Summer shooting for POC in Sweden. Riding across and around the Island of Gotland. Early mornings and late evenings for shots, given the choice. But as I said, it was summer in Sweden. Early was early, late was late. Good, long days with a great crew. Tove here, charging on her caffeine pre-ride.


I was shooting a piece for Soigneur on Catalan Cyclocross. Looking for narratives with some local character and I’d seen this swing all day with a shot in mind. Cross is often a family affair and the tight courses offer a chance for those supporting to easily hang out together. Each time I passed I looked for a good swinger, and this time I noticed that the lady pushing the little girl was one of the racers from a women’s team I’d seen a few times before. The fact this shot was chosen by my peers to be shortlisted for the Mark Gunter/Cycling Tips Photographer of the Year award helped me feel I’d made the right choice.


I was with Team Tibco all weekend for one of their biggest races of the season as a US team on Euro soil. I had such fun with the whole team and I just love this; it's got a lot going on in a single frame.


August heat and Red Hook Crit just always worked and I was wandering around with a small prime lens and a few rolls of film. After that intimacy of midday racing in Barcelona. Good times while they lasted.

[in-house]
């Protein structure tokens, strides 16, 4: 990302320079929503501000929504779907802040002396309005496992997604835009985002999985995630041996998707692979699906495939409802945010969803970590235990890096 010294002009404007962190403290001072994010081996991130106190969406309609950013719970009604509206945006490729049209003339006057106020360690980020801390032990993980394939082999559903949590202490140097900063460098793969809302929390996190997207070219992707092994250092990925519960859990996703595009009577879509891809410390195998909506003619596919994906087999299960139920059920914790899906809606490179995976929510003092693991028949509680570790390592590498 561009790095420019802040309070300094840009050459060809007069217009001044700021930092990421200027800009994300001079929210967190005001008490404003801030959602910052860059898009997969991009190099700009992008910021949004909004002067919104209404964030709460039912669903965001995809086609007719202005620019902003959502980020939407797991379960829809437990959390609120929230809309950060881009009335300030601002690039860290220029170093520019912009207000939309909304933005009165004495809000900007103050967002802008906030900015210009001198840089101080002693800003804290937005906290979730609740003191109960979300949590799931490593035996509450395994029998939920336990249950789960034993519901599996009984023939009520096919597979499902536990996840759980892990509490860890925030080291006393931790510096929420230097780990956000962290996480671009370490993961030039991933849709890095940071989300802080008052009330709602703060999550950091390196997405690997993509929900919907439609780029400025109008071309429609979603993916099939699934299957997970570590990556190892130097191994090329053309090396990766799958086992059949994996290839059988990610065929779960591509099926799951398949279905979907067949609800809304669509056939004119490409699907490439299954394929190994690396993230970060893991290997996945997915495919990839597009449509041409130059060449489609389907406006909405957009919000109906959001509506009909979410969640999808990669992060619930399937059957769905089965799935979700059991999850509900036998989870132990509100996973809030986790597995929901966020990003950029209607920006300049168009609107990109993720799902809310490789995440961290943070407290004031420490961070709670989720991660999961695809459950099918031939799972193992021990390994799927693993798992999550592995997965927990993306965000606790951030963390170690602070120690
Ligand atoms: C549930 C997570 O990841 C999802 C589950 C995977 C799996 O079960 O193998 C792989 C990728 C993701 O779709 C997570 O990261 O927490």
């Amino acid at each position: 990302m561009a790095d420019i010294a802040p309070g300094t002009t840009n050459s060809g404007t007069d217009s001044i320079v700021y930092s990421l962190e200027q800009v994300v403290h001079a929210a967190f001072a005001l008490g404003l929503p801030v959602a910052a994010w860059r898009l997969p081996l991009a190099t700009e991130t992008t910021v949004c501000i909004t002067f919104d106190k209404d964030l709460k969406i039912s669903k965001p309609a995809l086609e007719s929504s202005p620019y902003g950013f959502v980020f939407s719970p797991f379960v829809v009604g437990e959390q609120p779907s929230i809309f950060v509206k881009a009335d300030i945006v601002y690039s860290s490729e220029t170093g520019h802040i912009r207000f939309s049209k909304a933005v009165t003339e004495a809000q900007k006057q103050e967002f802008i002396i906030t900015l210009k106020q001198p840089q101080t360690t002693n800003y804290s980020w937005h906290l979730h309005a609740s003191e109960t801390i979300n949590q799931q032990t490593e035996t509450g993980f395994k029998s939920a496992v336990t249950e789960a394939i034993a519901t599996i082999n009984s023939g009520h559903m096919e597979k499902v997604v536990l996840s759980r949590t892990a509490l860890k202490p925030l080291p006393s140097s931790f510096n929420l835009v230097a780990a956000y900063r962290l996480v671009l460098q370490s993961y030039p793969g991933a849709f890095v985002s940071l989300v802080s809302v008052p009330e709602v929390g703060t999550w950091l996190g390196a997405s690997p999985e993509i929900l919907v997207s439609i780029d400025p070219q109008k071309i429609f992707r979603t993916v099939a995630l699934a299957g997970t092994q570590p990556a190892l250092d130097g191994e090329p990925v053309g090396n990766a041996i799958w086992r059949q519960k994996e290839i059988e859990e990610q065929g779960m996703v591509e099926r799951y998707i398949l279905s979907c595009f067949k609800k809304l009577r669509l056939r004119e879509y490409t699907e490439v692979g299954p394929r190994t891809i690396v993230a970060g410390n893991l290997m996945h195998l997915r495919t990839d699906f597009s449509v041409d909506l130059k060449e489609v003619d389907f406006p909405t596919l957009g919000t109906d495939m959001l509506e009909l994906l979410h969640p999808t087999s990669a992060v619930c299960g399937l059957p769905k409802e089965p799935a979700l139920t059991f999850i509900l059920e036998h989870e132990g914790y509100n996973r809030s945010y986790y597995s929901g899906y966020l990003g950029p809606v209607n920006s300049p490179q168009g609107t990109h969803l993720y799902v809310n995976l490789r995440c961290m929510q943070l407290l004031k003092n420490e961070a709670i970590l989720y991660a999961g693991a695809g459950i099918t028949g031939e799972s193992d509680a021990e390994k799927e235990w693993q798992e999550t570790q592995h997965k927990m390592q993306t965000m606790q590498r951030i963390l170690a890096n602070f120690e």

Café du Cycliste x Article One sunglasses. CdC have a particular look and I was happy to be challenged to meet what they wanted but still put a little of my stamp on it.


Juanjo Mendez, Paralympic Medalist and World Champion, on a lap or two round the Barcelona Olympic Velodrome. This guy is a champion in all senses of the word and I was on a shoot for Assos with Juanjo part of it. This was a lone moment aside and spoke volumes to me.


I think this one made the cut because I’m craving wide open spaces and escape after the last 6 months of weirdness we’ve been living through. This road was on the route from coastal Antofagasta but I wasn’t quite sure where it would take me. Dirt surprises can be nice but you don’t want too many heading into the Atacama Desert.


Once again wandering around with a few rolls waiting for a story to appear, this is as much the Tour as the yellow jersey. Norbert, PMU, Skoda hats and the ever loyal, sunburning, beer swilling fans waiting in the midday heat.


EF Training camp. Taylor had gone astray just before the coffee stop; obviously the most important part of the ride. Pacing him back, shots out of the back window need a bit of action from the rider to make them interesting. DJ Phinney controlling the beat of the car delivered, I think.


Is Esteban Chaves the most smiling dude on the pro circuit? Probably. Also a tough, tough cookie. A little insight into a pro’s room - socks on the lights! - and those scars aren’t for show. The result of a serious accident from which he recovered with support from his team.

10 x Donalrey Nieva